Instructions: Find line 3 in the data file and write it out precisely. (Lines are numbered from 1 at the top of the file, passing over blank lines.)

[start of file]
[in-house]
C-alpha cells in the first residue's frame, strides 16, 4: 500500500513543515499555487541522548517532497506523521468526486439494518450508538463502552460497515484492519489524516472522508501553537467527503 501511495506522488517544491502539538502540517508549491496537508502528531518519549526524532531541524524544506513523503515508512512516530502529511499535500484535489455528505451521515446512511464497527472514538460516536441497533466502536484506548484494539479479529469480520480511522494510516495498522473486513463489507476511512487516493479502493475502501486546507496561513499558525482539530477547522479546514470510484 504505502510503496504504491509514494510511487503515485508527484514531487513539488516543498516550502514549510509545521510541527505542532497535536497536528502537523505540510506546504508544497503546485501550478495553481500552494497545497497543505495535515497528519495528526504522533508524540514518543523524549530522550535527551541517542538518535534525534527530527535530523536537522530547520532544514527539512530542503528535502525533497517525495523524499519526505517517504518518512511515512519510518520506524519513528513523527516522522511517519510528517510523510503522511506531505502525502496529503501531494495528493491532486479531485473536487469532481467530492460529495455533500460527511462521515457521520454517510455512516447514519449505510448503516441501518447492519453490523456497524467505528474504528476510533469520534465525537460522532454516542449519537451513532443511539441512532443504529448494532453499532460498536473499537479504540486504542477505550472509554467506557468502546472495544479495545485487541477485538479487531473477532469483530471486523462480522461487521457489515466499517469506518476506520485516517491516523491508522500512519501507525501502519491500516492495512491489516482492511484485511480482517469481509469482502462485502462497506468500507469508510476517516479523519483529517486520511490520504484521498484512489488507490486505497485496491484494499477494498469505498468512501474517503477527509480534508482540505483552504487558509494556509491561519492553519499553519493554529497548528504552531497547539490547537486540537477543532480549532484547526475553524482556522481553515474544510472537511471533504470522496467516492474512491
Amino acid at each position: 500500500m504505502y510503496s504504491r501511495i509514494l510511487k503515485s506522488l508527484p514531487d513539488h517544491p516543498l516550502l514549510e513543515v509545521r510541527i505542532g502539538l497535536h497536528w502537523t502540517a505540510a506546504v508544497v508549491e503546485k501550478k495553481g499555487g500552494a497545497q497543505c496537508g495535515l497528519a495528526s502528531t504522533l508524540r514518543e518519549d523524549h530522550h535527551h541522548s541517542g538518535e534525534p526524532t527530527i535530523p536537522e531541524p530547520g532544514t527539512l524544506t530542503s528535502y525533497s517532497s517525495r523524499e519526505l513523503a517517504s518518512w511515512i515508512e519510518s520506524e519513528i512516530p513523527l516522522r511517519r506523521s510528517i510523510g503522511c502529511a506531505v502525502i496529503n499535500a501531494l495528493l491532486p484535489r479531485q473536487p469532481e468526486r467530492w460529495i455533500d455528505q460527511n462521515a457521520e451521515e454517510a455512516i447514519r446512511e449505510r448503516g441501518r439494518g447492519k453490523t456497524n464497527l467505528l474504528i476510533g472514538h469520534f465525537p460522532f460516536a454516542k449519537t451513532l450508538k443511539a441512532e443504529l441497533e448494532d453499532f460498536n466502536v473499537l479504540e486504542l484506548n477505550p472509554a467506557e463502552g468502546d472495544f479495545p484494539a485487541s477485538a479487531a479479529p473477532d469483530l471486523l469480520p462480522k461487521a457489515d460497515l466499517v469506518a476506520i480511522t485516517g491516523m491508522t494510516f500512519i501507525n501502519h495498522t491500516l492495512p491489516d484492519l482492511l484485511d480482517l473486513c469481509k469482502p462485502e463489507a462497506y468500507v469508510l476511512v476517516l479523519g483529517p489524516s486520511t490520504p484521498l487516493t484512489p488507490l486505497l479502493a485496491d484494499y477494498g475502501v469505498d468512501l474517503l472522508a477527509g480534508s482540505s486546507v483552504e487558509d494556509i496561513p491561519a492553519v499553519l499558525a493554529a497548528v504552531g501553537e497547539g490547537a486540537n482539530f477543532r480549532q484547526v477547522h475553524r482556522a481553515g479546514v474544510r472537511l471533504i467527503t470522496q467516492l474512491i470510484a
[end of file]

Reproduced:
Amino acid at each position: 500500500m504505502y510503496s504504491r501511495i509514494l510511487k503515485s506522488l508527484p514531487d513539488h517544491p516543498l516550502l514549510e513543515v509545521r510541527i505542532g502539538l497535536h497536528w502537523t502540517a505540510a506546504v508544497v508549491e503546485k501550478k495553481g499555487g500552494a497545497q497543505c496537508g495535515l497528519a495528526s502528531t504522533l508524540r514518543e518519549d523524549h530522550h535527551h541522548s541517542g538518535e534525534p526524532t527530527i535530523p536537522e531541524p530547520g532544514t527539512l524544506t530542503s528535502y525533497s517532497s517525495r523524499e519526505l513523503a517517504s518518512w511515512i515508512e519510518s520506524e519513528i512516530p513523527l516522522r511517519r506523521s510528517i510523510g503522511c502529511a506531505v502525502i496529503n499535500a501531494l495528493l491532486p484535489r479531485q473536487p469532481e468526486r467530492w460529495i455533500d455528505q460527511n462521515a457521520e451521515e454517510a455512516i447514519r446512511e449505510r448503516g441501518r439494518g447492519k453490523t456497524n464497527l467505528l474504528i476510533g472514538h469520534f465525537p460522532f460516536a454516542k449519537t451513532l450508538k443511539a441512532e443504529l441497533e448494532d453499532f460498536n466502536v473499537l479504540e486504542l484506548n477505550p472509554a467506557e463502552g468502546d472495544f479495545p484494539a485487541s477485538a479487531a479479529p473477532d469483530l471486523l469480520p462480522k461487521a457489515d460497515l466499517v469506518a476506520i480511522t485516517g491516523m491508522t494510516f500512519i501507525n501502519h495498522t491500516l492495512p491489516d484492519l482492511l484485511d480482517l473486513c469481509k469482502p462485502e463489507a462497506y468500507v469508510l476511512v476517516l479523519g483529517p489524516s486520511t490520504p484521498l487516493t484512489p488507490l486505497l479502493a485496491d484494499y477494498g475502501v469505498d468512501l474517503l472522508a477527509g480534508s482540505s486546507v483552504e487558509d494556509i496561513p491561519a492553519v499553519l499558525a493554529a497548528v504552531g501553537e497547539g490547537a486540537n482539530f477543532r480549532q484547526v477547522h475553524r482556522a481553515g479546514v474544510r472537511l471533504i467527503t470522496q467516492l474512491i470510484a